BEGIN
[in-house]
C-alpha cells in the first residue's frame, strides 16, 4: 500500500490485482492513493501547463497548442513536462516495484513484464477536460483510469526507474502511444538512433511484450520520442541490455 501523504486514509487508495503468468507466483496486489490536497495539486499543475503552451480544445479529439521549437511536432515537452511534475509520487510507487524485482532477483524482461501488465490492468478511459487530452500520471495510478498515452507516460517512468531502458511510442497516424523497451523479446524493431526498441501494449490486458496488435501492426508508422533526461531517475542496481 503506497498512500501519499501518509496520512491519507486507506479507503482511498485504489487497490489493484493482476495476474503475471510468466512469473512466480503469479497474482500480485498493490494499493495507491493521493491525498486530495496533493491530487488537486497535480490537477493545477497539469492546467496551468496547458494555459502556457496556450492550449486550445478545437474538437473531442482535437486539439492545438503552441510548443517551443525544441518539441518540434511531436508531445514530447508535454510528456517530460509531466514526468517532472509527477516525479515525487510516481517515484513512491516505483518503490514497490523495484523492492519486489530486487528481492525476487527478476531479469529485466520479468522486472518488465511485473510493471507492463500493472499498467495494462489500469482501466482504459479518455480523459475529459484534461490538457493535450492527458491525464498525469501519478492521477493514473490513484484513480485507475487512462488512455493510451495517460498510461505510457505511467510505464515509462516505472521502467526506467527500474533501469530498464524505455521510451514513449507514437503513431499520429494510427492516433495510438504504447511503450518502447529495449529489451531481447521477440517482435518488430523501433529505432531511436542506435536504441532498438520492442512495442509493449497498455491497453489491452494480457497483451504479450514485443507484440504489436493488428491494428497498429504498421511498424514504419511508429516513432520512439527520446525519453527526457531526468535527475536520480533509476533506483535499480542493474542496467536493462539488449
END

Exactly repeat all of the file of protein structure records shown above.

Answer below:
[in-house]
C-alpha cells in the first residue's frame, strides 16, 4: 500500500490485482492513493501547463497548442513536462516495484513484464477536460483510469526507474502511444538512433511484450520520442541490455 501523504486514509487508495503468468507466483496486489490536497495539486499543475503552451480544445479529439521549437511536432515537452511534475509520487510507487524485482532477483524482461501488465490492468478511459487530452500520471495510478498515452507516460517512468531502458511510442497516424523497451523479446524493431526498441501494449490486458496488435501492426508508422533526461531517475542496481 503506497498512500501519499501518509496520512491519507486507506479507503482511498485504489487497490489493484493482476495476474503475471510468466512469473512466480503469479497474482500480485498493490494499493495507491493521493491525498486530495496533493491530487488537486497535480490537477493545477497539469492546467496551468496547458494555459502556457496556450492550449486550445478545437474538437473531442482535437486539439492545438503552441510548443517551443525544441518539441518540434511531436508531445514530447508535454510528456517530460509531466514526468517532472509527477516525479515525487510516481517515484513512491516505483518503490514497490523495484523492492519486489530486487528481492525476487527478476531479469529485466520479468522486472518488465511485473510493471507492463500493472499498467495494462489500469482501466482504459479518455480523459475529459484534461490538457493535450492527458491525464498525469501519478492521477493514473490513484484513480485507475487512462488512455493510451495517460498510461505510457505511467510505464515509462516505472521502467526506467527500474533501469530498464524505455521510451514513449507514437503513431499520429494510427492516433495510438504504447511503450518502447529495449529489451531481447521477440517482435518488430523501433529505432531511436542506435536504441532498438520492442512495442509493449497498455491497453489491452494480457497483451504479450514485443507484440504489436493488428491494428497498429504498421511498424514504419511508429516513432520512439527520446525519453527526457531526468535527475536520480533509476533506483535499480542493474542496467536493462539488449